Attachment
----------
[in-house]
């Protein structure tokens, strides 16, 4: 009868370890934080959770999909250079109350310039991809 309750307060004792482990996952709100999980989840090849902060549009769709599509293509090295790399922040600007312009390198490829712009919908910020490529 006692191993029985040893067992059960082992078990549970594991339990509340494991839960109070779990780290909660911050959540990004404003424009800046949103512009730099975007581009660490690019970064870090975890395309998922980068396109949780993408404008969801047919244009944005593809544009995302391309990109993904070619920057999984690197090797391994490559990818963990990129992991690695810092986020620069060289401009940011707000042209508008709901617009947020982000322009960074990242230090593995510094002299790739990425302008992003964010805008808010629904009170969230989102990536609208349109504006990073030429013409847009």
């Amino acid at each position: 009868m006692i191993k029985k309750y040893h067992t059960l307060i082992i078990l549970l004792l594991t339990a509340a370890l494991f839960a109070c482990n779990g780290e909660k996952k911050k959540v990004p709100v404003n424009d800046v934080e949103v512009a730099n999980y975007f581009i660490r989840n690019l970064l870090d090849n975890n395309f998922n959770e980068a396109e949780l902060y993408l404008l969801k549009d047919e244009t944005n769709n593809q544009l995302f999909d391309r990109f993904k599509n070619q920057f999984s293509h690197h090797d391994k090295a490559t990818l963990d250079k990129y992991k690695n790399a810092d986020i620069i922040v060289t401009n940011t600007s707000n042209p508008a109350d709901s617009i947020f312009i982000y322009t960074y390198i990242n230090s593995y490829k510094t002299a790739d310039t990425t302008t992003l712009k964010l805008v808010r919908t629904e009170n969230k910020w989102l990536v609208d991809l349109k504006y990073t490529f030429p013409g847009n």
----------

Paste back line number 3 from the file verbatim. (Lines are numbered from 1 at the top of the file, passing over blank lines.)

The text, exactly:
């Amino acid at each position: 009868m006692i191993k029985k309750y040893h067992t059960l307060i082992i078990l549970l004792l594991t339990a509340a370890l494991f839960a109070c482990n779990g780290e909660k996952k911050k959540v990004p709100v404003n424009d800046v934080e949103v512009a730099n999980y975007f581009i660490r989840n690019l970064l870090d090849n975890n395309f998922n959770e980068a396109e949780l902060y993408l404008l969801k549009d047919e244009t944005n769709n593809q544009l995302f999909d391309r990109f993904k599509n070619q920057f999984s293509h690197h090797d391994k090295a490559t990818l963990d250079k990129y992991k690695n790399a810092d986020i620069i922040v060289t401009n940011t600007s707000n042209p508008a109350d709901s617009i947020f312009i982000y322009t960074y390198i990242n230090s593995y490829k510094t002299a790739d310039t990425t302008t992003l712009k964010l805008v808010r919908t629904e009170n969230k910020w989102l990536v609208d991809l349109k504006y990073t490529f030429p013409g847009n």